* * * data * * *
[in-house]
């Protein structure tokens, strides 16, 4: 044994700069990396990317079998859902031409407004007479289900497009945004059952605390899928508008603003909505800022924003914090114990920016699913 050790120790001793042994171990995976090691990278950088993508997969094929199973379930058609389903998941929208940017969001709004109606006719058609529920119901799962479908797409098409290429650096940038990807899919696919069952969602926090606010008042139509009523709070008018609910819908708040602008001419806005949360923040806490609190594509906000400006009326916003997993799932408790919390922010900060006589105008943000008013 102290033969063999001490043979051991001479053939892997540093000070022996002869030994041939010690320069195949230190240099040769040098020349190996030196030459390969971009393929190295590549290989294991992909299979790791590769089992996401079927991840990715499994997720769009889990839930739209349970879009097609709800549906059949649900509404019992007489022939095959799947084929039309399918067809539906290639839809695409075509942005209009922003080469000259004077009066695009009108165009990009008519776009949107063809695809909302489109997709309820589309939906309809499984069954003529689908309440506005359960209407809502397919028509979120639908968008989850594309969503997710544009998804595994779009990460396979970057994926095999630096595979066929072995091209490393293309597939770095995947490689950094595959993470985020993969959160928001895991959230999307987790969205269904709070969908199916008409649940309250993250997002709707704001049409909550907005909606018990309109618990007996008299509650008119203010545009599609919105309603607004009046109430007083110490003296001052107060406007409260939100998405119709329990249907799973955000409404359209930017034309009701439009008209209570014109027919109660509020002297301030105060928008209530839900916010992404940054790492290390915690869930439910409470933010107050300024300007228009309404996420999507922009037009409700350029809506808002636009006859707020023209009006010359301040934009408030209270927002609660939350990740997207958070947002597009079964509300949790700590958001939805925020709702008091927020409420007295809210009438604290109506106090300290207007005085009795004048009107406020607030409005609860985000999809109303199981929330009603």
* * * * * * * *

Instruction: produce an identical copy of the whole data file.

[in-house]
């Protein structure tokens, strides 16, 4: 044994700069990396990317079998859902031409407004007479289900497009945004059952605390899928508008603003909505800022924003914090114990920016699913 050790120790001793042994171990995976090691990278950088993508997969094929199973379930058609389903998941929208940017969001709004109606006719058609529920119901799962479908797409098409290429650096940038990807899919696919069952969602926090606010008042139509009523709070008018609910819908708040602008001419806005949360923040806490609190594509906000400006009326916003997993799932408790919390922010900060006589105008943000008013 102290033969063999001490043979051991001479053939892997540093000070022996002869030994041939010690320069195949230190240099040769040098020349190996030196030459390969971009393929190295590549290989294991992909299979790791590769089992996401079927991840990715499994997720769009889990839930739209349970879009097609709800549906059949649900509404019992007489022939095959799947084929039309399918067809539906290639839809695409075509942005209009922003080469000259004077009066695009009108165009990009008519776009949107063809695809909302489109997709309820589309939906309809499984069954003529689908309440506005359960209407809502397919028509979120639908968008989850594309969503997710544009998804595994779009990460396979970057994926095999630096595979066929072995091209490393293309597939770095995947490689950094595959993470985020993969959160928001895991959230999307987790969205269904709070969908199916008409649940309250993250997002709707704001049409909550907005909606018990309109618990007996008299509650008119203010545009599609919105309603607004009046109430007083110490003296001052107060406007409260939100998405119709329990249907799973955000409404359209930017034309009701439009008209209570014109027919109660509020002297301030105060928008209530839900916010992404940054790492290390915690869930439910409470933010107050300024300007228009309404996420999507922009037009409700350029809506808002636009006859707020023209009006010359301040934009408030209270927002609660939350990740997207958070947002597009079964509300949790700590958001939805925020709702008091927020409420007295809210009438604290109506106090300290207007005085009795004048009107406020607030409005609860985000999809109303199981929330009603």